The swoosh, the bitten apple, the bluebird; these world famous logos are iconic, recognizable and meaningful in the eyes of billions. However, it took more than design teams to establish these symbols in consumer culture.
Particularly during a rebrand, the power and success of brand identity is dependent on an ongoing internal rebranding process that’s routed in employee buy-in and strategic internal implementation.
Here we look at three of our favorite rebranding examples 2017 has offered so far, with tips on how your business can learn from the rebranding wins of these global enterprises.
Calvin Klein: making collaboration fashionable
In true millennial style, in February 2017 fashion giant Calvin Klein launched their new logo design on Instagram. Marking the start of new hire Raf Simons’ brand refresh, the globally recognizable brand name had been noticeably tweaked, with the logo letters now in uppercase and placed closer together.
As detailed in the Instagram post, the rebranding process was a collaborative project with British designer Peter Saville. Best known for album cover art and poster designs for Manchester’s Hacienda nightclub, and with fashion clients ranging from Lacoste to Y-3, Saville worked closely with Calvin Klein’s in-house creative team led by Simons to create a new brand image that represented a “return to the spirit of the original.”
Simons’ continued with this collaborative approach in the lead up to his first Calvin Klein collection, recruiting Sterling Ruby to revamp Calvin Klein’s Madison Avenue flagship store in August. Again, Ruby worked with the team to design a store refresh hailed by industry commentators as “pure art” and a “celebration of the future of the brand.”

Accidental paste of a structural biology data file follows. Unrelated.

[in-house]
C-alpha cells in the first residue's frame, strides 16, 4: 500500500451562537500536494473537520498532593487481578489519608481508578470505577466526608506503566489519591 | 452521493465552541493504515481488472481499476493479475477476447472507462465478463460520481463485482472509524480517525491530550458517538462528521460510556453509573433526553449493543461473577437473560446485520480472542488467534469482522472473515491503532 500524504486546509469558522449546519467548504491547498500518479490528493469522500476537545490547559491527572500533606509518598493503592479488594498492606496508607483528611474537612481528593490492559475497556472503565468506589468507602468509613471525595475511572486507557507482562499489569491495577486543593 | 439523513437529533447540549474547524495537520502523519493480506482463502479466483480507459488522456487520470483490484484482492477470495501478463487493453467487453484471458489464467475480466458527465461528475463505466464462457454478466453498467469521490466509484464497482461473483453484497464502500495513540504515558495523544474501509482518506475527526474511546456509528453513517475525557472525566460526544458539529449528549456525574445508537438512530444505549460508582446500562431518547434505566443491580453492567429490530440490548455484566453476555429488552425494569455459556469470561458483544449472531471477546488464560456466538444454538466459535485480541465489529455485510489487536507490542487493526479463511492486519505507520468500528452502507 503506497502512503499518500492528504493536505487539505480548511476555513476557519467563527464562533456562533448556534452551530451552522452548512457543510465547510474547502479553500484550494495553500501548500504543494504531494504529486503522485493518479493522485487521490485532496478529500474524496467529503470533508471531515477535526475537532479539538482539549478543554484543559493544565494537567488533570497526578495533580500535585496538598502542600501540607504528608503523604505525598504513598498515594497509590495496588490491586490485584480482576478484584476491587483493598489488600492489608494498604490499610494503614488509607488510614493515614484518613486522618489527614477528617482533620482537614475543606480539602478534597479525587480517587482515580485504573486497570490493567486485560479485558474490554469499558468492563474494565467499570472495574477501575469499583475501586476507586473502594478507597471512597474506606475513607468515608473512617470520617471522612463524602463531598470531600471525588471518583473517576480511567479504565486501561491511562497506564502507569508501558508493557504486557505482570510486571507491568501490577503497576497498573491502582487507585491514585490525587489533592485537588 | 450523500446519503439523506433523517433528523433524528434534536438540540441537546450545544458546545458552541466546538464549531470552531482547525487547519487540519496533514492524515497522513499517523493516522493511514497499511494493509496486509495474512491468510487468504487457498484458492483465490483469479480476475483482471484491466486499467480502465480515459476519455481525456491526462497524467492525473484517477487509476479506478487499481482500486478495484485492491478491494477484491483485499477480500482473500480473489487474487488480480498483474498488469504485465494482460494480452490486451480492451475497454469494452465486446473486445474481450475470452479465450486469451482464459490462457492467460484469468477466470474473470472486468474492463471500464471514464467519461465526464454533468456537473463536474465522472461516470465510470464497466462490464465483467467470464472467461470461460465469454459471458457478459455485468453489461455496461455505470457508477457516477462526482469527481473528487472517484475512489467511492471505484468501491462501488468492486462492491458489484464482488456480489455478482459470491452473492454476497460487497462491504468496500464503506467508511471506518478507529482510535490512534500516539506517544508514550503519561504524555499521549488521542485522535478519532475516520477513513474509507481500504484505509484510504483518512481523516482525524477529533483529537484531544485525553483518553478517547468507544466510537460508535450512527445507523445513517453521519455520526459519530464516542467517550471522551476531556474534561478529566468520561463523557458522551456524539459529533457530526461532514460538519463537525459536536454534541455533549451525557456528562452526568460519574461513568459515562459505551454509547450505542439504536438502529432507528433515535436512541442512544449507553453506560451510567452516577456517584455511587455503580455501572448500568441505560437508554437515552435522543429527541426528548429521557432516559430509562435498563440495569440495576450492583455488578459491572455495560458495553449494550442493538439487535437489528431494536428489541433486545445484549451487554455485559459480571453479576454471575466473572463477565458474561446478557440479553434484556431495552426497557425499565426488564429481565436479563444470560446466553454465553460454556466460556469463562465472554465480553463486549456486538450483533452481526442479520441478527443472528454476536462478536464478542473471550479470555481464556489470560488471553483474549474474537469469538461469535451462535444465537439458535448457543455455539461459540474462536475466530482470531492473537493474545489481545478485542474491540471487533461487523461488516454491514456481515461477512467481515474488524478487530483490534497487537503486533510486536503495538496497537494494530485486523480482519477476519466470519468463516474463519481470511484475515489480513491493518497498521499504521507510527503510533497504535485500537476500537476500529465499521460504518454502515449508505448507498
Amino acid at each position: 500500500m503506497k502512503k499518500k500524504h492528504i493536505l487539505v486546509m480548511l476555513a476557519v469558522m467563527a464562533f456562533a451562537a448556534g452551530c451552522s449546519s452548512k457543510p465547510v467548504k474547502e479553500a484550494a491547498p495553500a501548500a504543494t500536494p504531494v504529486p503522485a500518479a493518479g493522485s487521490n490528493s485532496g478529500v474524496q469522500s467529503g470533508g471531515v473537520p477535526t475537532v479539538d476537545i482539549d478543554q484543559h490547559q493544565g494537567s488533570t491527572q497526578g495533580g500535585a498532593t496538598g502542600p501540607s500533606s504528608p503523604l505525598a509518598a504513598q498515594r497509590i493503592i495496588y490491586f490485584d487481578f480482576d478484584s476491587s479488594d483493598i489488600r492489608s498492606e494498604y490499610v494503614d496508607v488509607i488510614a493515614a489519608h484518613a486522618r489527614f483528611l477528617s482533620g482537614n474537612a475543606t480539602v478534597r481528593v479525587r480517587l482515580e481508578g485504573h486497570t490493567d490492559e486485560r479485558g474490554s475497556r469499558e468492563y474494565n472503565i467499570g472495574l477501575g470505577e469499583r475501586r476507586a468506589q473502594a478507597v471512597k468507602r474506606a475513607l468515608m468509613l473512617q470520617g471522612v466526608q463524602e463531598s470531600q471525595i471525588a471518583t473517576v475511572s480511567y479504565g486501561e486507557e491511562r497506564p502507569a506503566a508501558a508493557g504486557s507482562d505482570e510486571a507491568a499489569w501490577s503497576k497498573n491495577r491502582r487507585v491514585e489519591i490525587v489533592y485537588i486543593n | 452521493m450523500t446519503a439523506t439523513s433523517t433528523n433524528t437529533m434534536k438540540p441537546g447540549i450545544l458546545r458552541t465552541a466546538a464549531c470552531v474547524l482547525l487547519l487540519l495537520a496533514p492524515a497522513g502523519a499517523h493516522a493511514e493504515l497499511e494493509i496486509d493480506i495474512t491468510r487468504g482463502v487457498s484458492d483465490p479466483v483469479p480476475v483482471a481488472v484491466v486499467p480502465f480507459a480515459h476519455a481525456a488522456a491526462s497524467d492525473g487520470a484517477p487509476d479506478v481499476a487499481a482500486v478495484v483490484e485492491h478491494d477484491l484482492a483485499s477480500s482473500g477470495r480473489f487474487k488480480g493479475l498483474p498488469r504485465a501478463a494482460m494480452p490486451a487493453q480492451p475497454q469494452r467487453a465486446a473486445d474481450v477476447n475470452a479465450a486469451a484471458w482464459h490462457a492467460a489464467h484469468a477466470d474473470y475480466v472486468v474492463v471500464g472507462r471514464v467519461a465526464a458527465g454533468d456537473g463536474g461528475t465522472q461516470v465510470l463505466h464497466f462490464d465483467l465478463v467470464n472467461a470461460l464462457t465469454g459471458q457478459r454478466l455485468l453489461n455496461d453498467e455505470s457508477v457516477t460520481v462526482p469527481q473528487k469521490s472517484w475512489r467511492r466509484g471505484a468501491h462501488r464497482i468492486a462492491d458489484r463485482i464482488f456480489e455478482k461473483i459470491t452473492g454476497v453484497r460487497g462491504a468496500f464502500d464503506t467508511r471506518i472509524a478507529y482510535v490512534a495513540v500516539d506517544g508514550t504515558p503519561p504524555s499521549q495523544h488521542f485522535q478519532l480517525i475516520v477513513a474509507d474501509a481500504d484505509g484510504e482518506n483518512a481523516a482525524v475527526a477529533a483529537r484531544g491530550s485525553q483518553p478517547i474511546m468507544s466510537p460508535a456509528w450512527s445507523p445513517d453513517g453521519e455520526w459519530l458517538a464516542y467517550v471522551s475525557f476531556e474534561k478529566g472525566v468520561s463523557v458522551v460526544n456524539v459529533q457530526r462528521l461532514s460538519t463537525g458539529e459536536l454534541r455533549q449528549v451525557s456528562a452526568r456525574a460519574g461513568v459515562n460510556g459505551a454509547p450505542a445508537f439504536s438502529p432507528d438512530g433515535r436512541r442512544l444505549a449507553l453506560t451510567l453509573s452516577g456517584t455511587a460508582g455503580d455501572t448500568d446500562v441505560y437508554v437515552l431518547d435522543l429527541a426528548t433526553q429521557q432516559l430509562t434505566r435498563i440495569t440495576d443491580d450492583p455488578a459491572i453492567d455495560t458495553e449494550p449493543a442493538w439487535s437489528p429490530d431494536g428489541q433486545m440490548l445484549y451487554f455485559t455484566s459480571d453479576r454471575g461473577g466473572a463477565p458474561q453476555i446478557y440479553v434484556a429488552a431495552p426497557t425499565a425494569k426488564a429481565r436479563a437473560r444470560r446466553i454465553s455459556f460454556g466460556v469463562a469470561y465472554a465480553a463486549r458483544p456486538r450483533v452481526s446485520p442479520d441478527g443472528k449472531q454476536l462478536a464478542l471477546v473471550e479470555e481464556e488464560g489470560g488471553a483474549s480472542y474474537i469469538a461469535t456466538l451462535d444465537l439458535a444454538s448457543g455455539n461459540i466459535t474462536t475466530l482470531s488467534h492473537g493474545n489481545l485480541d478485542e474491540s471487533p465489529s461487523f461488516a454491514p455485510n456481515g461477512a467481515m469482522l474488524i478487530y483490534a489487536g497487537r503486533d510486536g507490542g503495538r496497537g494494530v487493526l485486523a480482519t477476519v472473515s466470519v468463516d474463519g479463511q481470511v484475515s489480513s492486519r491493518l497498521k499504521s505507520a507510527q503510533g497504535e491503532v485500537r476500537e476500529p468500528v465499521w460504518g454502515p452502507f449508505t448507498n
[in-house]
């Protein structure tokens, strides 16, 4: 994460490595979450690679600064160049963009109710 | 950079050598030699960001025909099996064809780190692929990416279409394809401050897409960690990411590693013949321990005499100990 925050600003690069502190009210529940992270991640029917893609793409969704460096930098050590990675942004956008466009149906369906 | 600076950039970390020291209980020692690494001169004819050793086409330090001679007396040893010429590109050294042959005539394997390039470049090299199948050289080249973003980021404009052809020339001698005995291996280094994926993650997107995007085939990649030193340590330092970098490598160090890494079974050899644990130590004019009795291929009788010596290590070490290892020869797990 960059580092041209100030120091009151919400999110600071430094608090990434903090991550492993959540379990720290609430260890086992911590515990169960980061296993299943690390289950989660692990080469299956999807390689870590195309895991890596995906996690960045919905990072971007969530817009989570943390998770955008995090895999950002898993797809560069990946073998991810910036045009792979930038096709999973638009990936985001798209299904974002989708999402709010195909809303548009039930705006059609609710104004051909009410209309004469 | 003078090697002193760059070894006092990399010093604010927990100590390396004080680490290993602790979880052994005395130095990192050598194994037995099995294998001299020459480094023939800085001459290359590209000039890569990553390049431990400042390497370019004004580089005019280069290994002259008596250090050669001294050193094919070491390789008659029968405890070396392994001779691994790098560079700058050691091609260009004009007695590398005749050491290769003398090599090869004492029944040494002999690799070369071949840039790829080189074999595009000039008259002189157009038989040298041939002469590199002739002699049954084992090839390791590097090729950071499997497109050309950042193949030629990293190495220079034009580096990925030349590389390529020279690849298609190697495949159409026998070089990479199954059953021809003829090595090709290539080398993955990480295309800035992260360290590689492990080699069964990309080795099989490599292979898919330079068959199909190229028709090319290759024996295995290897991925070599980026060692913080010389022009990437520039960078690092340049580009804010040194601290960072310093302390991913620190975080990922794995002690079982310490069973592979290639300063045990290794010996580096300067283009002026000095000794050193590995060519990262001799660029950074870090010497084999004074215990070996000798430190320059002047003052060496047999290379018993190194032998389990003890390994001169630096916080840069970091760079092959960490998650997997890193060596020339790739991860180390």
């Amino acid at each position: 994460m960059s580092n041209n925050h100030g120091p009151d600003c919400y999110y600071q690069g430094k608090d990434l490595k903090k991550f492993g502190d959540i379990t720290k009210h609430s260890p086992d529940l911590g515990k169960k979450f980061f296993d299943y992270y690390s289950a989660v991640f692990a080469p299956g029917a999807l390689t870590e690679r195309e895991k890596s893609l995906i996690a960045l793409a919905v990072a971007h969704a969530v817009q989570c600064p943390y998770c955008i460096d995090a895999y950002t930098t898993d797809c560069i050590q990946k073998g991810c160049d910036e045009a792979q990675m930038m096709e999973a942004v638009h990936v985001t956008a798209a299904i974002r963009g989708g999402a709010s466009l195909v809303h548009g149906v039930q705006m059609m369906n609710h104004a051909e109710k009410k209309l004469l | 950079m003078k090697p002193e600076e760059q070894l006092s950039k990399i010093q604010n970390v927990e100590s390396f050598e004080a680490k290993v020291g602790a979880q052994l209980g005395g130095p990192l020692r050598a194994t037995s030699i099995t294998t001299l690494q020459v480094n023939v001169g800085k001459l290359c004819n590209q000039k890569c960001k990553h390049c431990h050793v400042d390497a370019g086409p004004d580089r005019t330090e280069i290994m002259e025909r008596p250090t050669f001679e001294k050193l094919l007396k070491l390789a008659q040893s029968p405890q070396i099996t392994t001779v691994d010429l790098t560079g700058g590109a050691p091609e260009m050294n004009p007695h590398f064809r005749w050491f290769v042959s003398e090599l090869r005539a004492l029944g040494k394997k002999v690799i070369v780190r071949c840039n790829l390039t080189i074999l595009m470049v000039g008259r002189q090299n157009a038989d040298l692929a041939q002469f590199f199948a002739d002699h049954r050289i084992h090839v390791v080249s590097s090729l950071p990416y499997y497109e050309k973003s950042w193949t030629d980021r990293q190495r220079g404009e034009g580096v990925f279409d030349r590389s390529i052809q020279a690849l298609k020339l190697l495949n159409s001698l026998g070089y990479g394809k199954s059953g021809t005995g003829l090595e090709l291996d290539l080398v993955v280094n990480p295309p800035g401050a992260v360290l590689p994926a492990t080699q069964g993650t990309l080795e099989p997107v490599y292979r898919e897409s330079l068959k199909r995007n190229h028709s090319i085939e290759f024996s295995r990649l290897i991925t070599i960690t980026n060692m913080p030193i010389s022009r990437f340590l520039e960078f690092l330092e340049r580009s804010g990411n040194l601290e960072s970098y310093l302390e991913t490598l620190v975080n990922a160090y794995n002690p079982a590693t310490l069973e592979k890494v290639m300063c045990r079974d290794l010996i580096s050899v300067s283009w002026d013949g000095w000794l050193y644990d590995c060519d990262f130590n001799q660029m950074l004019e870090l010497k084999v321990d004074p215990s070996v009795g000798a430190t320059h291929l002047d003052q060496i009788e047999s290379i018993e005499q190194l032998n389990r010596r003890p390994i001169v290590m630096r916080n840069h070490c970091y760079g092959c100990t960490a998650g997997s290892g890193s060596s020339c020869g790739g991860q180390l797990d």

Rebranding process tip: Get your team involved in the rebrand
Simons’ brand management plan balanced external talent with his own team’s input, which acted to include and motivate rather than alienate employees during the transitional process. As Forbes put it,
A brand positioning that best motivates the team, that they can deliver, is the only one that will really work.
As the people on the frontline of company changes, and daily communicators of your brand identity, your employees are your best brand advocates and it’s key that they feel part of the rebranding process. Hands on logo designing Calvin Klein style might not be realistic for every new corporate identity but by making the rebranding process an interactive experience – whether that’s rebrand workshops, live progress updates or an internal brand launch party, your marketing strategy will help secure employee buy-in and early adopters of your new brand positioning.
Converse: the power in staying loyal
Following its new brand strategy: “to serve the daring spirit of youth with tools that enable movement(s)”, in July 2017 Converse posted a new logo design on their social media channels and website.
Likened to the effect of Nike’s swoosh, Converse introduced a new star and chevron logo; reportedly to represent a brand moving forward and convey a younger brand image with a brand build more relevant to digital audiences.
Speaking of the company’s rebrand Adam Cohen, VP of Converse Brand Design explained “We’re not going to do anything to upset iconic marks like the Chuck Taylor logo”. Cohen continued by assuring audiences that the full rebranding process would be a gradual roll out, with incremental updates to help consumers adjust to associating the new logo with the brand throughout the year.